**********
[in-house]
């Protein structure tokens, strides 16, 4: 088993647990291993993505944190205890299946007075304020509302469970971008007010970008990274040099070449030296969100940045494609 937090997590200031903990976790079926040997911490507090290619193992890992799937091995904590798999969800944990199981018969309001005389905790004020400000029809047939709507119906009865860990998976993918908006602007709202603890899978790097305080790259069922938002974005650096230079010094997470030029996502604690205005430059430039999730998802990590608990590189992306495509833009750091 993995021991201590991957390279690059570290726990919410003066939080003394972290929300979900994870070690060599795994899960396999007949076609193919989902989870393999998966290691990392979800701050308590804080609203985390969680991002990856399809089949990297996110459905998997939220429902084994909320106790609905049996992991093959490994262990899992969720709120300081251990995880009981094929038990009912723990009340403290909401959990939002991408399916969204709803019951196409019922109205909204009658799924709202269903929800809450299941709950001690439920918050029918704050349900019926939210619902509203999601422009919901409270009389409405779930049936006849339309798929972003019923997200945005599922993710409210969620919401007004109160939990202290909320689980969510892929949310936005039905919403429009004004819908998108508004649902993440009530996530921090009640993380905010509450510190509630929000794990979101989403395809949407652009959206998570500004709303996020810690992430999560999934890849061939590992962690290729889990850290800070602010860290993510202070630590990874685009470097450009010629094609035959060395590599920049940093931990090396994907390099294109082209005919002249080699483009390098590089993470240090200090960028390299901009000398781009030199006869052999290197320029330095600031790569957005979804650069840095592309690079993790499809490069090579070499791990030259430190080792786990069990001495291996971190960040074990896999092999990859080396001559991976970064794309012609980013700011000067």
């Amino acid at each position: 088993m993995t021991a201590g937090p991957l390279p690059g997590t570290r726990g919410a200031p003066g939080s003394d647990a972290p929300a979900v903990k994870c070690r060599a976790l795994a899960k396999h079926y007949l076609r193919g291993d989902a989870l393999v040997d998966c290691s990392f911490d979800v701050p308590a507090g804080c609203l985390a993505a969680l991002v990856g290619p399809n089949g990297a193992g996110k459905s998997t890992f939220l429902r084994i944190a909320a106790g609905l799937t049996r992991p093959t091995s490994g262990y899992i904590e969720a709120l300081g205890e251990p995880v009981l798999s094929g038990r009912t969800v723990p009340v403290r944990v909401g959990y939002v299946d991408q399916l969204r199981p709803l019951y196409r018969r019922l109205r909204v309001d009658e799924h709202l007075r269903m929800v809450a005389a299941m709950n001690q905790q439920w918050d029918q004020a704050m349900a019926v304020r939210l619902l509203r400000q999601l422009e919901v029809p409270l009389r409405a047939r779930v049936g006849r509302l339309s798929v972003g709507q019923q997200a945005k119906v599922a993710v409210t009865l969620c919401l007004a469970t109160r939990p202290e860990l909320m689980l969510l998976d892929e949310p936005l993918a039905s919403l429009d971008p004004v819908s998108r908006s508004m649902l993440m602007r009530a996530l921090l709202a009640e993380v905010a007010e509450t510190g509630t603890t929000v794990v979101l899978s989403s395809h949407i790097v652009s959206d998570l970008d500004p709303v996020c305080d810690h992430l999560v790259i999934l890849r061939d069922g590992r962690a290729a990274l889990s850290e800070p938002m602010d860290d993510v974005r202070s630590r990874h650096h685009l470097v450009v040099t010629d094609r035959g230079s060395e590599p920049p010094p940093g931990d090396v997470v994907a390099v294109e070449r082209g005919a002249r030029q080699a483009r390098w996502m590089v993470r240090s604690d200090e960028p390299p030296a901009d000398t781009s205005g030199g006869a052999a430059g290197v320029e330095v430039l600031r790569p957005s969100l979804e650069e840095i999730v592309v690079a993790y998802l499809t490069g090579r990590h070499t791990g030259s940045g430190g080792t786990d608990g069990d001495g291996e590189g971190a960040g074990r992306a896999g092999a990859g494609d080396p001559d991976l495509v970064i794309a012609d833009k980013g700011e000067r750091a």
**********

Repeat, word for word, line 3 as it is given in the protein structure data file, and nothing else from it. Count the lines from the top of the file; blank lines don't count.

């Amino acid at each position: 088993m993995t021991a201590g937090p991957l390279p690059g997590t570290r726990g919410a200031p003066g939080s003394d647990a972290p929300a979900v903990k994870c070690r060599a976790l795994a899960k396999h079926y007949l076609r193919g291993d989902a989870l393999v040997d998966c290691s990392f911490d979800v701050p308590a507090g804080c609203l985390a993505a969680l991002v990856g290619p399809n089949g990297a193992g996110k459905s998997t890992f939220l429902r084994i944190a909320a106790g609905l799937t049996r992991p093959t091995s490994g262990y899992i904590e969720a709120l300081g205890e251990p995880v009981l798999s094929g038990r009912t969800v723990p009340v403290r944990v909401g959990y939002v299946d991408q399916l969204r199981p709803l019951y196409r018969r019922l109205r909204v309001d009658e799924h709202l007075r269903m929800v809450a005389a299941m709950n001690q905790q439920w918050d029918q004020a704050m349900a019926v304020r939210l619902l509203r400000q999601l422009e919901v029809p409270l009389r409405a047939r779930v049936g006849r509302l339309s798929v972003g709507q019923q997200a945005k119906v599922a993710v409210t009865l969620c919401l007004a469970t109160r939990p202290e860990l909320m689980l969510l998976d892929e949310p936005l993918a039905s919403l429009d971008p004004v819908s998108r908006s508004m649902l993440m602007r009530a996530l921090l709202a009640e993380v905010a007010e509450t510190g509630t603890t929000v794990v979101l899978s989403s395809h949407i790097v652009s959206d998570l970008d500004p709303v996020c305080d810690h992430l999560v790259i999934l890849r061939d069922g590992r962690a290729a990274l889990s850290e800070p938002m602010d860290d993510v974005r202070s630590r990874h650096h685009l470097v450009v040099t010629d094609r035959g230079s060395e590599p920049p010094p940093g931990d090396v997470v994907a390099v294109e070449r082209g005919a002249r030029q080699a483009r390098w996502m590089v993470r240090s604690d200090e960028p390299p030296a901009d000398t781009s205005g030199g006869a052999a430059g290197v320029e330095v430039l600031r790569p957005s969100l979804e650069e840095i999730v592309v690079a993790y998802l499809t490069g090579r990590h070499t791990g030259s940045g430190g080792t786990d608990g069990d001495g291996e590189g971190a960040g074990r992306a896999g092999a990859g494609d080396p001559d991976l495509v970064i794309a012609d833009k980013g700011e000067r750091a």